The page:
Anyone who has kids or who has been near them, knows that they say the darndest things. And you often find yourself saying things that you never imagined, or, to the untrained ear, statements that would be so completely off the wall if they were outside the context at hand.
Here is what I have said five times this week after dropping M off at preschool:
“Put your underwear in the cup holder before going inside.”
And then I have chauffeured a (clean) pair of Thomas the Train underwear with me to work. Anyone who looks in my backseat must think we’re slightly off.
Here’s the context: M is presently in love with Thomas the Train. When she was sick a couple of months ago, she got to indulge in some serious couch/TV time and that was the On Demand show of her choice. She’s seen only a couple of episodes since she got better but she is still fixated on him. I’m sure part of it is the novelty of it having been on TV given how little she watches, but at any given point in M’s young life she has been fixated on the most random of inanimate objects for periods of time, including a random page from a kid’s magazine that she walked around with so much that we had to tape it together and were on the verge of laminating. We bought her a couple of Thomas books so that we could keep the TV off but indulge the interest a bit, and she bought a small Thomas train with some of her birthday money. These were our efforts to quench the Thomas fixation.
But when we recently went shopping for various household items, I remembered that she needed some new underwear. Since she happened to be with me, I let her pick out her new pairs. And that’s when she spotted them all blue and red and green in their packaging: Thomas and Friends underwear. A week’s supply! Of course she wanted those…but they were clearly made for boys.
But after only a two second pause and a large effort to quash the tirade going on in my head about how toy and costume makers continue to marginalize young boys and girls by essentially dictating what is a “boy” toy or what is a “girl” costume, I said she could get those underwear. Thinking ahead to her likely wanting to wear those to preschool, I told her that she’d have to wear them at home, not to preschool “because they were boy underwear”.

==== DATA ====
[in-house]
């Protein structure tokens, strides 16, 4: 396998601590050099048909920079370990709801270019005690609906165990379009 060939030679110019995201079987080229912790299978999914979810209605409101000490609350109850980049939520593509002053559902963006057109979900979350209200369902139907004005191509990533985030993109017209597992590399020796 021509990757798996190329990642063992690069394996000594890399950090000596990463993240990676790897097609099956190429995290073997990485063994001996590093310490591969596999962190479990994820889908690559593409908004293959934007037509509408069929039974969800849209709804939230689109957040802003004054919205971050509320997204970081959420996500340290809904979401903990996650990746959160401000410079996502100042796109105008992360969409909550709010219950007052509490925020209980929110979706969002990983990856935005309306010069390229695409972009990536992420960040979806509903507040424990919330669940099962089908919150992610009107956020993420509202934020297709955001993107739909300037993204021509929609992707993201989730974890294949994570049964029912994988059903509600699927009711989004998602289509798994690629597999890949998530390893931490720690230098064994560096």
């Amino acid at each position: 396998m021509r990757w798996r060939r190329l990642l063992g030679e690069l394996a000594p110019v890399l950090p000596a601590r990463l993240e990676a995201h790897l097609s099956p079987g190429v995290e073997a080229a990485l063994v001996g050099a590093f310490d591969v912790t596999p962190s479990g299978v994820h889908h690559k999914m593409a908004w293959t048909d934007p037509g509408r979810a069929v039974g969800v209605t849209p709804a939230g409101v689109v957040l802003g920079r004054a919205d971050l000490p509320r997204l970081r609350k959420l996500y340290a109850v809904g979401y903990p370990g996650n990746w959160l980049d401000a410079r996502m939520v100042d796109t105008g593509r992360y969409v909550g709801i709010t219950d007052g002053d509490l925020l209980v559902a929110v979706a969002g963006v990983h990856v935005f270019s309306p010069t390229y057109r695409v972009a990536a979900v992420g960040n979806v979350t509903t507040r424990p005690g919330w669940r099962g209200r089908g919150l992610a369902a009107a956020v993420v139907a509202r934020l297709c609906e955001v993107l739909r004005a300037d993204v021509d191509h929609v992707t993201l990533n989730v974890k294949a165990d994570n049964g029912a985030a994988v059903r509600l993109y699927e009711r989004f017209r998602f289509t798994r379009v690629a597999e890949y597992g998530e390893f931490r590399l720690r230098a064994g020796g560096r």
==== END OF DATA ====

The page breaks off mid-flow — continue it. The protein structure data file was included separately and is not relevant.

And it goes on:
Open mouth, insert foot…
Why oh why did I tell her that? After a flood of questions about why they were boy underwear (the flap/escape hatch in the front–do little boys really use those?) and some unabashedly white lies about why she had to wear them only at home (I said it was because they were special underwear–the truth is I didn’t want her to get teased by other kids in the class whose families might have different views…she’s too young to take on that task just yet), I got angry again at the marketers and sellers of these types of products. Despite her incessant talking about them, showing them off and general love for them, she is also concerned about the fact that they are “boy” underwear.
Why ARE Thomas and his pals only on underwear designed for boys? The message that this sends–that only boys are entitled to share in the fun of trains, or that only girls are only entitled to share in the fun of fairies, princes and princesses–is extraordinarily disappointing in this supposedly enlightened age of gender equality. I’m not saying that I want to see a male attorney strut into court wearing pantyhose, but during childhood shouldn’t all of these things be created equal? I even Googled “Thomas girl underwear” to see if maybe it was just the store I was in. But the results confirmed my disappointment and a lot of the results showed rants similar to mine.
One would think that some of these companies would wake up and realize that they are missing out on a segment of profits simply because they are being biased. I wouldn’t even care if their motivation was to increase profits under the guise of promoting equality. Just give us parents, and more importantly our young kids, the option. Instead, we are left to make decisions like this and tell our blossoming and otherwise tolerant young children to hide part of who they are for fear that they may be teased by someone else over something so trivial as what is on their underwear. Even though marketers and retailers might tell our kids that they should not cannot have things just because of what’s between their legs, I will support M with her choices because they are made with her heart and what is between her ears.
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